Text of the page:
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Monitoring and reforming laws, regulations & policies

Review and reform laws to reduce health inequalities and strengthen access to universal health coverage.

Enabling law, rights and policy environments to reduce inequalities and promote effective and inclusive governance for health require the review and reform of all laws, regulations and policies that discriminate against and deny the rights of vulnerable and key populations and/or limit their access to health care services.

Laws that may need review or reform may include, for example:

  • laws that criminalize consensual same-sex sex
  • laws that criminalize adult sex work
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  • laws that provide for punitive approaches to drug use
  • laws that provide for unreasonably punitive approaches to people with tuberculosis
  • laws that criminalize HIV transmission, exposure and non-disclosure
  • laws that criminalize consensual sexual activity amongst older adolescents
  • health laws and policies that allow for breaches of the confidentiality and privacy rights of adolescent girls and young women, vulnerable and key populations
  • intellectual property laws that block access to affordable medicines
  • laws that provides inadequate protection against harmful gender norms and gender-based violence
  • laws that deny entry or access to health care services to migrants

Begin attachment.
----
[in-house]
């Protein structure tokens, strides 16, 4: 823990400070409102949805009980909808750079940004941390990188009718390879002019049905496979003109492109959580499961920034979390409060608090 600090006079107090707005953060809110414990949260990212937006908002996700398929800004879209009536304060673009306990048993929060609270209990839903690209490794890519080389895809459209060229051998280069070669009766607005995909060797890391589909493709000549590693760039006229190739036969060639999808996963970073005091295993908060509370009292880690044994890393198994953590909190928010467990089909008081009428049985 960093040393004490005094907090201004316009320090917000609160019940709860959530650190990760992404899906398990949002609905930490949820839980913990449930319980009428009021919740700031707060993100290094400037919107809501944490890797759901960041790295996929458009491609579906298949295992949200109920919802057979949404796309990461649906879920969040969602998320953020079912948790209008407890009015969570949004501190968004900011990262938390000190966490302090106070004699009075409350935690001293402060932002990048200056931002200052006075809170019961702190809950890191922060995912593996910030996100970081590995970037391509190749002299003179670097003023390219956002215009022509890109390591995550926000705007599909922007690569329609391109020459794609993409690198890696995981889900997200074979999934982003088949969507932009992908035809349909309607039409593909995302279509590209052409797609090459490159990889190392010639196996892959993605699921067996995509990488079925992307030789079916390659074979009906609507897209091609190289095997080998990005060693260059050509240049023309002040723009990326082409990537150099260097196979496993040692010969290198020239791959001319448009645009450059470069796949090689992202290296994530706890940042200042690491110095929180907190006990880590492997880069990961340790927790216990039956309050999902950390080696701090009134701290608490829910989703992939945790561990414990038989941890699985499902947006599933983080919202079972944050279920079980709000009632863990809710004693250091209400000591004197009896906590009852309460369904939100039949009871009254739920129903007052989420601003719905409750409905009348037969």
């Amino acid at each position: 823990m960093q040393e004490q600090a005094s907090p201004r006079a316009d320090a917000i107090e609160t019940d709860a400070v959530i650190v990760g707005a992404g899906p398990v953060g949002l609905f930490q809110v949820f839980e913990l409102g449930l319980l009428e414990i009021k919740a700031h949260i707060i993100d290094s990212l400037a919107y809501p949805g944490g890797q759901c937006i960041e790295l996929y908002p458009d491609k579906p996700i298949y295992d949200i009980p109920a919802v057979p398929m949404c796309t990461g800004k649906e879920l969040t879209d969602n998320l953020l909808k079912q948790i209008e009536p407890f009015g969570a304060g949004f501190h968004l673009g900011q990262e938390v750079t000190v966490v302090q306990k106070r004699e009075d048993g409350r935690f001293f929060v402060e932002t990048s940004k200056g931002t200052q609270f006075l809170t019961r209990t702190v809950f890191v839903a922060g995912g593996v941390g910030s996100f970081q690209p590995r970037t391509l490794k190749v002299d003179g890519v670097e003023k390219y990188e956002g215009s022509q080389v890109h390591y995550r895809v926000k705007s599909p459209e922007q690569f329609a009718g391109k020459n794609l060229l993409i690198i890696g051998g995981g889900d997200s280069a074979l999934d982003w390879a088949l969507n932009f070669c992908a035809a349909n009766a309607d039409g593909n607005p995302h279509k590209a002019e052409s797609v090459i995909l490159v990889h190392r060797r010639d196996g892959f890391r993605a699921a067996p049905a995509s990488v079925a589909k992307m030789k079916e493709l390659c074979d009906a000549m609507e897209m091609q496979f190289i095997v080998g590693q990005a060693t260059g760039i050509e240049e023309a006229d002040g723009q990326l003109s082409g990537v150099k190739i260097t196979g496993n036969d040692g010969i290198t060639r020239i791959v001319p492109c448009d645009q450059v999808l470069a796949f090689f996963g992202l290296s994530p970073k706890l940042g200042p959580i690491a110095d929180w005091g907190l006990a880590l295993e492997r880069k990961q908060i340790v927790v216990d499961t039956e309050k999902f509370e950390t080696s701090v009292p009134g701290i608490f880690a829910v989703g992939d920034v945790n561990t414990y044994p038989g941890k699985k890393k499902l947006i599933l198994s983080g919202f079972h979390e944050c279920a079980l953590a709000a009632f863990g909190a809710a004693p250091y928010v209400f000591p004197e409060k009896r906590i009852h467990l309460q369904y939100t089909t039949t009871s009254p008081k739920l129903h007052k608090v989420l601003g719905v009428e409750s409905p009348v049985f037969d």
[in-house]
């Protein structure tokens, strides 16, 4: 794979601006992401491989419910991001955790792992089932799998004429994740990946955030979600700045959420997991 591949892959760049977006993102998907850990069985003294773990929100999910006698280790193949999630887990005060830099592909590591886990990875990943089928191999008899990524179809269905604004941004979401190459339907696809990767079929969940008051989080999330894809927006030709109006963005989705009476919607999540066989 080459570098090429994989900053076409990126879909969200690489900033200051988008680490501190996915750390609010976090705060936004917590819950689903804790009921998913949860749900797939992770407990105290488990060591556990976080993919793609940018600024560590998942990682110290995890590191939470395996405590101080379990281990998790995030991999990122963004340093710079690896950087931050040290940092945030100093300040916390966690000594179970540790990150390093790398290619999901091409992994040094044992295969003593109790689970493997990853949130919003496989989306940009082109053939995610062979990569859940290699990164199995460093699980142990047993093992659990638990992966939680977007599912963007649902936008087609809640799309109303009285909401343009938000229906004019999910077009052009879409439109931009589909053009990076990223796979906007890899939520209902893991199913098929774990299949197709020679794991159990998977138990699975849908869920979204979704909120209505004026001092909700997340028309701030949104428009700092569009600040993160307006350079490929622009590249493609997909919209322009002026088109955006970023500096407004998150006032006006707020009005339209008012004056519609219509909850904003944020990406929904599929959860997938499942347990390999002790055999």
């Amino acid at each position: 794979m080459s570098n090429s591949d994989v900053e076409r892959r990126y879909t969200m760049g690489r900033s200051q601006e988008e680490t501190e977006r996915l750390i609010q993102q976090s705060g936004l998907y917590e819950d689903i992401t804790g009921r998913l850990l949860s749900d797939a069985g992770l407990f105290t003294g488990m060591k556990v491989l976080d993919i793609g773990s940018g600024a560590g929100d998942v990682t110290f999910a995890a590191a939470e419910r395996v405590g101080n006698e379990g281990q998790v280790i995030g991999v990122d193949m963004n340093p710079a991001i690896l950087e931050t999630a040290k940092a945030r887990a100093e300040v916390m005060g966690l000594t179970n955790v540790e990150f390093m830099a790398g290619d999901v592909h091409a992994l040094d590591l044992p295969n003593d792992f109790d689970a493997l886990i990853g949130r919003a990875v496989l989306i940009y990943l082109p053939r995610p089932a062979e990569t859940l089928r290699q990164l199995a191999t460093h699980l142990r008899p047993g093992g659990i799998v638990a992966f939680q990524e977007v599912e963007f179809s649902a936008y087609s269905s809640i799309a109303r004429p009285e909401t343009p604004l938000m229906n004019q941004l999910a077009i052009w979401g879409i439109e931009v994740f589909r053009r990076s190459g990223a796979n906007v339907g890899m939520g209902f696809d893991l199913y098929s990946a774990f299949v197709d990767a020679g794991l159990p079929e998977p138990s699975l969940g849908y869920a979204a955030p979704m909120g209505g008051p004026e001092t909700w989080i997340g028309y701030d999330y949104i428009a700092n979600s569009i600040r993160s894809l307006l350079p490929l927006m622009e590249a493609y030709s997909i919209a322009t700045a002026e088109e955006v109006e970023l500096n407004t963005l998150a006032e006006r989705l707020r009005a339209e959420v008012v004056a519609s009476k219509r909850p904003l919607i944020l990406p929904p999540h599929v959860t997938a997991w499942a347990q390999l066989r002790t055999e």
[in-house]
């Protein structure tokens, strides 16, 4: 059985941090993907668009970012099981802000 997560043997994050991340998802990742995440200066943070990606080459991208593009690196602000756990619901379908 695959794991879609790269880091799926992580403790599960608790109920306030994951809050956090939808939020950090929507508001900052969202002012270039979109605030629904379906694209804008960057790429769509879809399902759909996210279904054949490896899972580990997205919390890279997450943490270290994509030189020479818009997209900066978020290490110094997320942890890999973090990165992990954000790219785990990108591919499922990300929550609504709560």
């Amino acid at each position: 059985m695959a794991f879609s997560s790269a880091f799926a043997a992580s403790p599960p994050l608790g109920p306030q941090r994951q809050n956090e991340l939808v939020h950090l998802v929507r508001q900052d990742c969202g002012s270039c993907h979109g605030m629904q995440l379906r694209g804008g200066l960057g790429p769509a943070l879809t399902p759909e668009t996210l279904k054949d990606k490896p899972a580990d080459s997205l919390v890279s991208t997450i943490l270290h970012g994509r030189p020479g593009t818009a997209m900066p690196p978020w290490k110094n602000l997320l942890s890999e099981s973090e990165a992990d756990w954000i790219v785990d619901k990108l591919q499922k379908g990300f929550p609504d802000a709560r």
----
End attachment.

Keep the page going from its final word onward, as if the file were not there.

• age of consent laws that make it difficult for young people to access sexual and reproductive health services independently of a parent or guardian
  • laws and school policies that require pregnant girls to drop out of schools
  • laws that allow for child marriage, placing young girls at risk of HIV and sexual and reproductive health risks

The United Nations Development Programme supports countries to undertake law review and reform, through the concerted efforts of all national stakeholders, including understanding and political commitment from government executives and parliamentarians, informed decision-making by an active judiciary, advocacy by civil society organizations and the technical support of development partners.

Case Study Removing legal barriers for people who use drugs in Myanmar

In 2015, Myanmar’s Parliament removed the legal prohibition on possession of needles and syringes in the Excise Act in order to support people who use drugs and to enable health workers to implement needle and syringe exchange programmes. This law reform measure was a priority recommendation endorsed by the joint Parliamentarian and Community Network Consortium Committee on Human Rights and HIV, as part of a legal review conducted in the country.

Review of country progress in addressing law, rights and policy barriers to universal access to HIV services in Asia and the Pacific

Case Study Tax law reform for better health in Philippines

In 2012, the President Benigno Aquino III of the Philippines passed the Sin Tax Reform Law, which taxes tobacco and alcohol. The law reform initiative not only intends to discourage people from tobacco and alcohol consumption—important risk factors for non-communicable diseases—but also serves to increase resources for health, since the tax revenues are used to finance universal health coverage and better health care.

WHO and UNDP (2016) Non-communicable diseases: What Heads of State and Government Need to Know

Key resources

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